Consumer prices in Ireland are rising at the fastest rate in 25 years

Rising fuel, electricity and food prices caused consumer prices to rise 1.9 percent between February and March this year, the sharpest monthly increase since the index began in 1997, the CSO said.

Inflation has risen to a 22-year high of 6.7 percent, according to the latest data from the Central Statistics Office (CSO).

The latest Consumer Price Index (CPI) release shows that prices for consumer goods and services increased by an average of 6.7 percent in March compared to March 2021.

That’s an increase of 5.6 percent in the year through February.

The rise of more than a point is the largest since November 2000, when inflation was 7 percent, the Central Statistics Office said.

Prices have risen annually since April 2021, with annual inflation at 5 percent or more every month since this October.

The CPI’s annual rise over the past month is the largest seen since annual inflation hit 7.0 percent in November 2000.

According to the CSO, the biggest gains this year have been in transportation, which is up 18.7 percent, housing, water, electricity, gas and other fuels are up 17.4 percent, while alcoholic beverages and tobacco are up 7 percent .

The annual change in transportation costs reflects an increase in the cost of diesel (+46 percent), petrol (+35.2 percent) and air fares (+69.2 percent) compared to March 2021.

Rising energy costs are reflected in the annual increase in housing, water, electricity, gas and other fuels, with electricity up 22.4 percent, gas up 27.9 percent, liquid fuels (heating oil) up 126.6 percent and solid fuels up increased by 20.5 percent.

Meanwhile, miscellaneous goods & services (-1pc), apparel & footwear (-0.8pc), and education (-0.8pc) were the only business sectors that recorded a decline compared to March 2021.

Commenting on the monthly changes shown in the data, Colin Cotter, statistician at the CSO, said consumer prices rose 1.9 percent on the month in March.

“The divisions with the biggest monthly gains were housing, water, electricity, gas and other fuels, and transportation, both up 5 percent,” he said.

“Housing, water, electricity, gas and other fuels rose due to an increase in the cost of heating oil (+58.5 percent), solid fuel (+11.6 percent) and higher rents (+0.8 percent), while transport prices conditionally increased due to higher prices for diesel (+17.3 pcs.), gasoline (+10.2 pcs.) and flight prices (+18.2 pcs.) compared to February 2022.

“The largest monthly decline was seen in clothing and footwear (-0.9 percent), driven by clothing sales.”

The national average prices for selected CPI goods and services for February 2022 were also announced by the CSO.

The data shows that diesel at €1.66 per liter and petrol at €1.75 per liter fell by 40.7 cents per liter (+32.5 percent) and 40.8 cents per liter between February 2021 and February 2022, respectively (+30.3 percent) have increased.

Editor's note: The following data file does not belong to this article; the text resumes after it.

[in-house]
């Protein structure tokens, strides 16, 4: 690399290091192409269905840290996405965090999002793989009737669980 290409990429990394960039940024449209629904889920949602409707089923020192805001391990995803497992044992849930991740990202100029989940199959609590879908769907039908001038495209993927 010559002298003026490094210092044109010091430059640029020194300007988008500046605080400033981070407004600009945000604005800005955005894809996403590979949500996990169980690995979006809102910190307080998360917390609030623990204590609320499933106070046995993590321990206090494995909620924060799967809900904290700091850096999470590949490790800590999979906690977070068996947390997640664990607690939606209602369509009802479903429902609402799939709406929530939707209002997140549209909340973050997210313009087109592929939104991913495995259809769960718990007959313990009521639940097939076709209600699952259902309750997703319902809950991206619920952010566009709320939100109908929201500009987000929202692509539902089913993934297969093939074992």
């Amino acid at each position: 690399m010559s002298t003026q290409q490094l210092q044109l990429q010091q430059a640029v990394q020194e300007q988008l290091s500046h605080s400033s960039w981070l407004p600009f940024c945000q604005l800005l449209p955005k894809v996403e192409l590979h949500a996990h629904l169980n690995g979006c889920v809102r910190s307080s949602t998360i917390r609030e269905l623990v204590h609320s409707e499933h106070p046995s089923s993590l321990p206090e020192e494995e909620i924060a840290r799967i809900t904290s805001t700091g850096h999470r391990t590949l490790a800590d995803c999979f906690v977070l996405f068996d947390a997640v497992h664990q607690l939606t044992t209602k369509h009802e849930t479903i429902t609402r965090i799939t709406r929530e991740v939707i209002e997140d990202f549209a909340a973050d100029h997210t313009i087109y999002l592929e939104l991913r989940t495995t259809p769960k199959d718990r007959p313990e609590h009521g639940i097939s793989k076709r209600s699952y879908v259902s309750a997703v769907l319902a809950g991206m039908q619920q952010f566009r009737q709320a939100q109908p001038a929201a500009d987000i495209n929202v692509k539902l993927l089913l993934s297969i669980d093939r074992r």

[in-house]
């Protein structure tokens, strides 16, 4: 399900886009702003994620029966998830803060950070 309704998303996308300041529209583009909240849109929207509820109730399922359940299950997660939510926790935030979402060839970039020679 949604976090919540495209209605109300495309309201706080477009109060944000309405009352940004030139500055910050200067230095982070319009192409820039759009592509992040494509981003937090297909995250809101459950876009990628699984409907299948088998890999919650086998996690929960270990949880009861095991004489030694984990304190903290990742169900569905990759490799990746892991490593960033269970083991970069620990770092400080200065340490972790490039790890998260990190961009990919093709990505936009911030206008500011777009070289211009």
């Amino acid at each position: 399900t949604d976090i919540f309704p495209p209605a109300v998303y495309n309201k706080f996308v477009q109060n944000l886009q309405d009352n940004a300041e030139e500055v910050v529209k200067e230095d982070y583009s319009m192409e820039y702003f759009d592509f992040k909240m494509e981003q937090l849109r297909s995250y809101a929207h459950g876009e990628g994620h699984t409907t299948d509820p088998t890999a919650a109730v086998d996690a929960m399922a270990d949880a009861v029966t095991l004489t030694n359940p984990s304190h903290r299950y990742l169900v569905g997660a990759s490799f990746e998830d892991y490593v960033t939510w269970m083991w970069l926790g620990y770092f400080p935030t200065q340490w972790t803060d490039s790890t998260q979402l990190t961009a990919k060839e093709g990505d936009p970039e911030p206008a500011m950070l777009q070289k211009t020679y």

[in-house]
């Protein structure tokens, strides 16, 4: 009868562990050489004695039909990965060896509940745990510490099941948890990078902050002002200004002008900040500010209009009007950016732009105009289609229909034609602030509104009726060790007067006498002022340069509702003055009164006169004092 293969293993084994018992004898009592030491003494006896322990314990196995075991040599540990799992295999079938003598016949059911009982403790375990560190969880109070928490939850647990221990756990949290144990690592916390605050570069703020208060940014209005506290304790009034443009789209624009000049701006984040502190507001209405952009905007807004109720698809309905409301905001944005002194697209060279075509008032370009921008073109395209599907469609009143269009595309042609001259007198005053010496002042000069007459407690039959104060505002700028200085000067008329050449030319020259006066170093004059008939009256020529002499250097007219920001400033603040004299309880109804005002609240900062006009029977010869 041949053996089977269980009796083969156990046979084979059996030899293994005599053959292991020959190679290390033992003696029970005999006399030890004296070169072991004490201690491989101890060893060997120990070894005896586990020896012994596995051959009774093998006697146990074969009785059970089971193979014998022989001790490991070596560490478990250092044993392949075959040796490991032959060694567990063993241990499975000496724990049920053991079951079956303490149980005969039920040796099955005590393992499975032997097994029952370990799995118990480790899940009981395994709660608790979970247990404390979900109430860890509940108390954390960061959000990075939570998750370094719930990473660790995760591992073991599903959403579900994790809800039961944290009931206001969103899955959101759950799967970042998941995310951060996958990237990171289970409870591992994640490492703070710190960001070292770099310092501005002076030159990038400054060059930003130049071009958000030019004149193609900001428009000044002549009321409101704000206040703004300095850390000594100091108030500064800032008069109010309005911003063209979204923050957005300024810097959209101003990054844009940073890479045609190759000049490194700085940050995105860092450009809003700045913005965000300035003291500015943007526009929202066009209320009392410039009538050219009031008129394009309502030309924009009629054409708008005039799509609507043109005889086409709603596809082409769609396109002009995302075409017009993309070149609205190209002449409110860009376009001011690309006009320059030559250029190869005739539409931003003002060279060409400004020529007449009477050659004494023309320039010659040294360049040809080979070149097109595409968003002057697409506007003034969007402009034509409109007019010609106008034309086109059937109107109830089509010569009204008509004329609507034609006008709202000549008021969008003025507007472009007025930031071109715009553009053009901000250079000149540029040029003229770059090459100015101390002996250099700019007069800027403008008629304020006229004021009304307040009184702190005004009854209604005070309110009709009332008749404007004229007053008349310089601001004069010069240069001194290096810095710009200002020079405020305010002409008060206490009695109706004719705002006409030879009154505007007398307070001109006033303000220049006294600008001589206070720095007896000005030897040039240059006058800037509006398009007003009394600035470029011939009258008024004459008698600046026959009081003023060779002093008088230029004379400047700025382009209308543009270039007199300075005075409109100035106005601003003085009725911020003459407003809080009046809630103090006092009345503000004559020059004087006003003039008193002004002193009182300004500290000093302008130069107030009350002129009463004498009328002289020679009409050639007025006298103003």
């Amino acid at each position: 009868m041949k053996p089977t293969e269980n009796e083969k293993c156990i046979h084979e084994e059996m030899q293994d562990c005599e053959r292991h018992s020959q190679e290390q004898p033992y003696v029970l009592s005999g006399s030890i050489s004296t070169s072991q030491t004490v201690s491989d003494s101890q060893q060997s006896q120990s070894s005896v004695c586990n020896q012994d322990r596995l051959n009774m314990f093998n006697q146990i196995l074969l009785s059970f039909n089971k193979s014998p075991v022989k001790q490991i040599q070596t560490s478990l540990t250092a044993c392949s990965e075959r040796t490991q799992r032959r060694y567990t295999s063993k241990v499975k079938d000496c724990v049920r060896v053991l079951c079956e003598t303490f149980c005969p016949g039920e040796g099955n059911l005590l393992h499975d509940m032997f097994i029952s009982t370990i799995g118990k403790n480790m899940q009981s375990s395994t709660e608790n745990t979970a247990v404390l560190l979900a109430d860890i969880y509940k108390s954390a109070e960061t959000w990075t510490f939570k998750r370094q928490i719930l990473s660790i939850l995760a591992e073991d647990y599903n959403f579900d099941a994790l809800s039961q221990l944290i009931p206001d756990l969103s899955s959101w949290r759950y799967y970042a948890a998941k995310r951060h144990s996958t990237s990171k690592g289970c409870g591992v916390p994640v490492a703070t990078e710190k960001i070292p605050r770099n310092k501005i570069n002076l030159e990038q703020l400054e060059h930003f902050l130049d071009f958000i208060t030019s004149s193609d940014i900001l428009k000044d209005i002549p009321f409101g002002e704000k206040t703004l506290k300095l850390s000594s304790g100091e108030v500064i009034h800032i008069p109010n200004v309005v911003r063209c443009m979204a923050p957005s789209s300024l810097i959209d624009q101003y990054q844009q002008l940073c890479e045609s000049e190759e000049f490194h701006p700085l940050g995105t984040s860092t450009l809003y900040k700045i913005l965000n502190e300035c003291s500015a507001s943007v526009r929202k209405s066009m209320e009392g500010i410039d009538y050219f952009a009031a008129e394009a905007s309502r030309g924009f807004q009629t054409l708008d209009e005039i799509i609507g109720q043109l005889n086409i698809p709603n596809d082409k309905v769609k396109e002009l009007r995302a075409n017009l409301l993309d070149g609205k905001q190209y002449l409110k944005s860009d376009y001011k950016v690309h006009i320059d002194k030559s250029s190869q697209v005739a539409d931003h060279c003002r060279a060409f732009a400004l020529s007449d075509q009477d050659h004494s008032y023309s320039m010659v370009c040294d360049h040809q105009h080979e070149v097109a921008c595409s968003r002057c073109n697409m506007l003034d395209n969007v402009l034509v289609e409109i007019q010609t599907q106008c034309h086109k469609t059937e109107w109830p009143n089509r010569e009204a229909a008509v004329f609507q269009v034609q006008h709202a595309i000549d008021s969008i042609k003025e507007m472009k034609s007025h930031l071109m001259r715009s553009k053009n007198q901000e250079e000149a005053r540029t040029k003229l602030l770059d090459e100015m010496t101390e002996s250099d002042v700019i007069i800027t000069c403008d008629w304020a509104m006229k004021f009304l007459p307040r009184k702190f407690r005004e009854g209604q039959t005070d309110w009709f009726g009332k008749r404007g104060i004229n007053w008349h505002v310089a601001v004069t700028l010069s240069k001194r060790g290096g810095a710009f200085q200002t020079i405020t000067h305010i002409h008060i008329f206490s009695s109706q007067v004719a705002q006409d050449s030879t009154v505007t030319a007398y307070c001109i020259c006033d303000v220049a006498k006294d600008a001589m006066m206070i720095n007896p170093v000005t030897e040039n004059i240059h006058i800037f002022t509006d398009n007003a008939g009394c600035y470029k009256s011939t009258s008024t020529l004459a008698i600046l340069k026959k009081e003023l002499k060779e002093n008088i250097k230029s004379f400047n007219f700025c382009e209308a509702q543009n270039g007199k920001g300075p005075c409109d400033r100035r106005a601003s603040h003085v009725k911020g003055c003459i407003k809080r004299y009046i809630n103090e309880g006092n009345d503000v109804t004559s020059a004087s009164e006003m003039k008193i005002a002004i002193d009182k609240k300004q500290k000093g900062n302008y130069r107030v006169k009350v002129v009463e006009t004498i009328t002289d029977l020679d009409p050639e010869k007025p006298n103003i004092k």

The national median price of bread (large 800g pan with white slices) rose 13.6 cents in the year to February 2022, while the cost of a brown pan with the same size slices rose 20.6 cents over the same period.

Fresh cod fillet per kg rose by 23.3 cents, while the average price for 2.5 kg of potatoes fell by 18.2 cents.

The national average price for a 50cl can of lager to go was €2.18, an average of 26.8 cents higher than in February 2021, while a 50cl can of cider rose by 13.5 cents to €2.36 is.

In February 2022, the national average price for a pint of stout in on-bars was €4.95, while a pint of lager was €5.33. The February 2021 CPI collection period at the price of a pint is not available due to last year’s lockdown.

Speaking of RTÉ Tomorrow Ireland Program professor of agriculture and food economics and UCD Michael Wallace said food prices are facing a “perfect storm of inflationary pressures”.

He said the pressure had been “increased” by the war in Ukraine and was likely to “continue for an extended period of time”.

“What we’ve particularly noticed are dramatic increases in products like bread and breakfast cereals, pasta and cooking oils,” he said.

“We’re starting to see that, and particularly products like sunflower oil, with Ukraine and Russia accounting for two-thirds of the sunflower supply.”

Prof Wallace said supply pressures are likely to “spill over” and lead to price increases in other markets that rely on sunflowers as commodities.

He said if the crisis continues, consumers could face “shortages” of some products. Consumer prices in Ireland are rising at the fastest rate in 25 years

Fry Electronics Team

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